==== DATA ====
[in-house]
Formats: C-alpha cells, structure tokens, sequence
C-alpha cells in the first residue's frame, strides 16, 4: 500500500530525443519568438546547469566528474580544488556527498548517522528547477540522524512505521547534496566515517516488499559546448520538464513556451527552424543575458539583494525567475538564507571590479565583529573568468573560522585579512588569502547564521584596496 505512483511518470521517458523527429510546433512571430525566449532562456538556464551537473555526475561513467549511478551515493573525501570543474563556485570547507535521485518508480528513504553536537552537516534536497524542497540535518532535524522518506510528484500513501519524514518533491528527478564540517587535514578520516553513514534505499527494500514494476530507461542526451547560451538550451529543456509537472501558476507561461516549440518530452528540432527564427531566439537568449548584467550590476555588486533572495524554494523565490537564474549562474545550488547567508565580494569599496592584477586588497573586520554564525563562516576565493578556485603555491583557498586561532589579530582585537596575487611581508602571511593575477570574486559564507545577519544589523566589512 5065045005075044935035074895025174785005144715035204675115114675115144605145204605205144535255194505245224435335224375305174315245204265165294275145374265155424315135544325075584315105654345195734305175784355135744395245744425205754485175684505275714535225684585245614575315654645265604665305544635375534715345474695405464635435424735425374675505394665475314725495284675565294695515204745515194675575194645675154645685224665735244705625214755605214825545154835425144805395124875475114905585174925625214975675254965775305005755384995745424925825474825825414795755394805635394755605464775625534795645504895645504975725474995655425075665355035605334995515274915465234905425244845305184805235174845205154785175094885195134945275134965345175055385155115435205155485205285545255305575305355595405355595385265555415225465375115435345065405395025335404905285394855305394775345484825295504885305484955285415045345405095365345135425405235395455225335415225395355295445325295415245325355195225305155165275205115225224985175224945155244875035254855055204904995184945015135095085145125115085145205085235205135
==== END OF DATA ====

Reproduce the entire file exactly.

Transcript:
[in-house]
Formats: C-alpha cells, structure tokens, sequence
C-alpha cells in the first residue's frame, strides 16, 4: 500500500530525443519568438546547469566528474580544488556527498548517522528547477540522524512505521547534496566515517516488499559546448520538464513556451527552424543575458539583494525567475538564507571590479565583529573568468573560522585579512588569502547564521584596496 505512483511518470521517458523527429510546433512571430525566449532562456538556464551537473555526475561513467549511478551515493573525501570543474563556485570547507535521485518508480528513504553536537552537516534536497524542497540535518532535524522518506510528484500513501519524514518533491528527478564540517587535514578520516553513514534505499527494500514494476530507461542526451547560451538550451529543456509537472501558476507561461516549440518530452528540432527564427531566439537568449548584467550590476555588486533572495524554494523565490537564474549562474545550488547567508565580494569599496592584477586588497573586520554564525563562516576565493578556485603555491583557498586561532589579530582585537596575487611581508602571511593575477570574486559564507545577519544589523566589512 5065045005075044935035074895025174785005144715035204675115114675115144605145204605205144535255194505245224435335224375305174315245204265165294275145374265155424315135544325075584315105654345195734305175784355135744395245744425205754485175684505275714535225684585245614575315654645265604665305544635375534715345474695405464635435424735425374675505394665475314725495284675565294695515204745515194675575194645675154645685224665735244705625214755605214825545154835425144805395124875475114905585174925625214975675254965775305005755384995745424925825474825825414795755394805635394755605464775625534795645504895645504975725474995655425075665355035605334995515274915465234905425244845305184805235174845205154785175094885195134945275134965345175055385155115435205155485205285545255305575305355595405355595385265555415225465375115435345065405395025335404905285394855305394775345484825295504885305484955285415045345405095365345135425405235395455225335415225395355295445325295415245325355195225305155165275205115225224985175224945155244875035254855055204904995184945015135095085145125115085145205085235205135